You wouldn’t wear outdated clothing, so why leave your resume behind the times? Here’s what you need to know about the modern resume. [TWEET]
So what is the modern resume? Or more importantly, how does the modern resume compare to the traditional resume. The differences are certainly tangible and focus primarily on content development, brevity, and SEO optimization.
Traditional resumes or CVs can vary in range or length. Many have deciphered that the typical length of a traditional resume can hover around 2 to 3 pages. However, in the modern day, resumes are aimed to be about 1 page in length for entry-level to mid-level roles and 2 pages for executive-style templates.
With respect to Functional and Federal Resumes, the parameters of these formats remain the same. Typically a functional resume is constructed differently and never surpasses one page. A federal resume can often accumulate information and content in excess of four pages.
Format and Style
The modern industry standard calls for more comprehensive formats. With this being established, it is essential to “trim the fat” off of resumes to optimize content. This begins with the removal of objectives and references which have been all but deemed outdated. These two portions have been removed to insert more comprehensive content, including a career summary and areas of expertise.
First, it is imperative to insert a career summary. Career summaries are 2-4 lines typically, building and expanding on basic objectives that can add up to 2 lines. Next, authors can elect to insert 6 to 9 “Areas of Expertise” utilizing SEO hot words to improve visibility on major resume hosting sites.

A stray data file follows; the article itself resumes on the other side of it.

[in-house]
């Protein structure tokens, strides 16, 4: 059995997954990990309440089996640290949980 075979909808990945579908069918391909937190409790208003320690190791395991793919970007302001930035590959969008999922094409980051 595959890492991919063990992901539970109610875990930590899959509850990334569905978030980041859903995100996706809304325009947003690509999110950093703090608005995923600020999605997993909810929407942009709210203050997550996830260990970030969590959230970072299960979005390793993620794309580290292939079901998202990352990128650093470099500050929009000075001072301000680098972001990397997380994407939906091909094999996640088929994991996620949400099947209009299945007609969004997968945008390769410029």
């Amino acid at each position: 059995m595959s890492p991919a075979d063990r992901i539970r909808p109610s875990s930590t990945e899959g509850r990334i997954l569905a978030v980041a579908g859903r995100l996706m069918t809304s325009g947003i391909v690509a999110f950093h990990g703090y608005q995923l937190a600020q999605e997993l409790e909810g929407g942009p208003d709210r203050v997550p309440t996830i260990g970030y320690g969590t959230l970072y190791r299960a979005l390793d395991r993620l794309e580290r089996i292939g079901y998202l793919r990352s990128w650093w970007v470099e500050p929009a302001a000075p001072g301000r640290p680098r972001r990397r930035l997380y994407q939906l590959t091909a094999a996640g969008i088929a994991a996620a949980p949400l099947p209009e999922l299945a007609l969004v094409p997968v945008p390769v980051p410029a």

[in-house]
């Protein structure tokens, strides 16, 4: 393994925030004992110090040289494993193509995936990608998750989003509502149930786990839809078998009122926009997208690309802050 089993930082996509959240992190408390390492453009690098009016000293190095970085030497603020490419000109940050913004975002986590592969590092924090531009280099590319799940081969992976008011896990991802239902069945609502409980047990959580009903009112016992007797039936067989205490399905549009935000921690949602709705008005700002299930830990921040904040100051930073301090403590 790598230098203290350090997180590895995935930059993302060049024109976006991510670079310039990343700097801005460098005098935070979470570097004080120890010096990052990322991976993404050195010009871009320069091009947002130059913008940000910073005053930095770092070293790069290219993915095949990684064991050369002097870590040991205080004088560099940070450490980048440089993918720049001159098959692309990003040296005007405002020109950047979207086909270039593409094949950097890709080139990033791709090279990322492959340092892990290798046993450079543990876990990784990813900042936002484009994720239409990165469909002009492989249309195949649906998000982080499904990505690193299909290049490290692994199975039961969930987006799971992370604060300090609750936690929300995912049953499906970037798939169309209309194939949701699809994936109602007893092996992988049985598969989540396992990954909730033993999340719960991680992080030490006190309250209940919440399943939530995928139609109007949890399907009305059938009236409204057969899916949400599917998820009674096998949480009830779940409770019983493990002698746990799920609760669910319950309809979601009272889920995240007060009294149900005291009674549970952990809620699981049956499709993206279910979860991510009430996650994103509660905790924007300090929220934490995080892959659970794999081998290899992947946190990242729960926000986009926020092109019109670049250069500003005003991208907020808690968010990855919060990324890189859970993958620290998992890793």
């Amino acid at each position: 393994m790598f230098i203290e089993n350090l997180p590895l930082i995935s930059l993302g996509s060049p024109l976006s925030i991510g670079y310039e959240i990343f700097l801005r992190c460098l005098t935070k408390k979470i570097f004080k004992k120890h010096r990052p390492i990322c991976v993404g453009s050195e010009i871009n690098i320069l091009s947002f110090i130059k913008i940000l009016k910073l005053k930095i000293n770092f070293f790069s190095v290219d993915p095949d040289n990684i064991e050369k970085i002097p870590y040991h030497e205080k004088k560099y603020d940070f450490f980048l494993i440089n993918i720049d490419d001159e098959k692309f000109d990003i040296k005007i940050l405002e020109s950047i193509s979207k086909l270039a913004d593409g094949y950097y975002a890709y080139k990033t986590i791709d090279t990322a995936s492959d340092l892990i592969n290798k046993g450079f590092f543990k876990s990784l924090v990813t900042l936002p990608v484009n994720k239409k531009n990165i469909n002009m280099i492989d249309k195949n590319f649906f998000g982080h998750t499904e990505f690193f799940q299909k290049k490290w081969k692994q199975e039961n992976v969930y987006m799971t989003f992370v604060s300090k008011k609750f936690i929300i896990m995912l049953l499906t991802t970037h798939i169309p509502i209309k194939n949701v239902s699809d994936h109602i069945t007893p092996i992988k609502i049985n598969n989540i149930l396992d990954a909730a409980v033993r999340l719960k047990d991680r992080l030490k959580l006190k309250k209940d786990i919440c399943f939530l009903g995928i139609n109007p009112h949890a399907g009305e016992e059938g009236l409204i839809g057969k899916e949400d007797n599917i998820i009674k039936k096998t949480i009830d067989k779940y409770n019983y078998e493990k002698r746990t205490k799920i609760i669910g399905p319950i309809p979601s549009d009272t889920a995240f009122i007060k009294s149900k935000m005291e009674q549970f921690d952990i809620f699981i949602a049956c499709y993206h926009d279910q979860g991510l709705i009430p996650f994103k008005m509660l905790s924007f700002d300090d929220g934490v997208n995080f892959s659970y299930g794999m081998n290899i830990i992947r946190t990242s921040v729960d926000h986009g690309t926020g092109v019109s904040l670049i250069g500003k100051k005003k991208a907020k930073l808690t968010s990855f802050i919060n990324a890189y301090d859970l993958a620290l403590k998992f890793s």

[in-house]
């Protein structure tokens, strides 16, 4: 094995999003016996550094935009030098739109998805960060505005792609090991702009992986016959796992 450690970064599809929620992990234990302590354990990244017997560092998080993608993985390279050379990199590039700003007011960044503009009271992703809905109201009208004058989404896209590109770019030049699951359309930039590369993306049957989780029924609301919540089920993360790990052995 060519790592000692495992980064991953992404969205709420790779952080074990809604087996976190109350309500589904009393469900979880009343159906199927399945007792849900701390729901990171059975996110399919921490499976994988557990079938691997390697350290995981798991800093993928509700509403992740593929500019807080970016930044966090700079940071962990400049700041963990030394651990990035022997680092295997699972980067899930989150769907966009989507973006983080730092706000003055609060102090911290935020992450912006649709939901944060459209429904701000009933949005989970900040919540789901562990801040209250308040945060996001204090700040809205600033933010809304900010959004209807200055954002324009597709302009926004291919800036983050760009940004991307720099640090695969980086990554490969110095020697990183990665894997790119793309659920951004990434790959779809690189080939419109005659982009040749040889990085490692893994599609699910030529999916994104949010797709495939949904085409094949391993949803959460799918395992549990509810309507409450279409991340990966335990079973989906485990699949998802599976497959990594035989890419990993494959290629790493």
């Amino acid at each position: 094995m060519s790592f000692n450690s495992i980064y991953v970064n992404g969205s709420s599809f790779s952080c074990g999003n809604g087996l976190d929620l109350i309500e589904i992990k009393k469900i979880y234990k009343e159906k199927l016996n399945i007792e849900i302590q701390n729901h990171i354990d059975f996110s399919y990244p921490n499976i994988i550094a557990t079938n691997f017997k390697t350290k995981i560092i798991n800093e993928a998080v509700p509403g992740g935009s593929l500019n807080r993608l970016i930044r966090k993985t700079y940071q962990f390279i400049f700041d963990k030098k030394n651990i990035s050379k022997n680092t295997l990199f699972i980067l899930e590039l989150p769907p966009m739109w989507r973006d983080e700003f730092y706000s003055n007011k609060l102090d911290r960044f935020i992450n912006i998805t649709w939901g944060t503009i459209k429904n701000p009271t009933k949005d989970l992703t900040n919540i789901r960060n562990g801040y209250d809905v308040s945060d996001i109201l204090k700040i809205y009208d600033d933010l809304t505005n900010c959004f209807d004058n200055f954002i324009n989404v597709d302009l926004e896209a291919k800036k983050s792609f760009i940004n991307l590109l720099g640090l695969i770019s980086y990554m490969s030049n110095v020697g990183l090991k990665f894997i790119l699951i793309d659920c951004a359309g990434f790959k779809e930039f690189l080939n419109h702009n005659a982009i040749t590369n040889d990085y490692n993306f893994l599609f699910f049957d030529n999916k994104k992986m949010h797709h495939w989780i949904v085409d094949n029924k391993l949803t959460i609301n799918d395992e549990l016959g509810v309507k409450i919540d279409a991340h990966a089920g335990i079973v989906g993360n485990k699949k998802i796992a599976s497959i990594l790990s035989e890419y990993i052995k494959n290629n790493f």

After these two portions, a professional experience section listing 5 to 15 years of relevant and previous experience is optimal. The idea is to get the document to one page, so entry-level and mid-level applicants should be able to achieve this. If not, it is the best practice to utilize on the most pertinent details to drive the content development of the resume. It is also important to leave room for an Education and Credentials section to wrap up the resume. This is the area where education, training, certifications and awards are compiled and listed. This is essential as these components become the focus, as they serve to be rudimentary qualifications in many instances.
Believe it or not this marketing principle has been adapted to the modern resume. As mentioned, many recruiters search for specific keywords or terms in finding their ideal candidates. To complement this, many applicants strategically implement SEO terms or hot keywords to increase visibility in highly competitive markets and heavily populated resume hosting sites. These terms are a must add to any resume and are ideal for the innovative “Areas of Expertise” section on any resume.
In the modern era, resumes have evolved to reflect the times. The modern resume is more sophisticated but less extensive. It is more comprehensive but broad in focus and application. How does the modern resume compare to the traditional resume? The differences are certainly significant. From content development to SEO optimization, the modern resume has distinct features that aid job seekers in competing in a globally competitive market.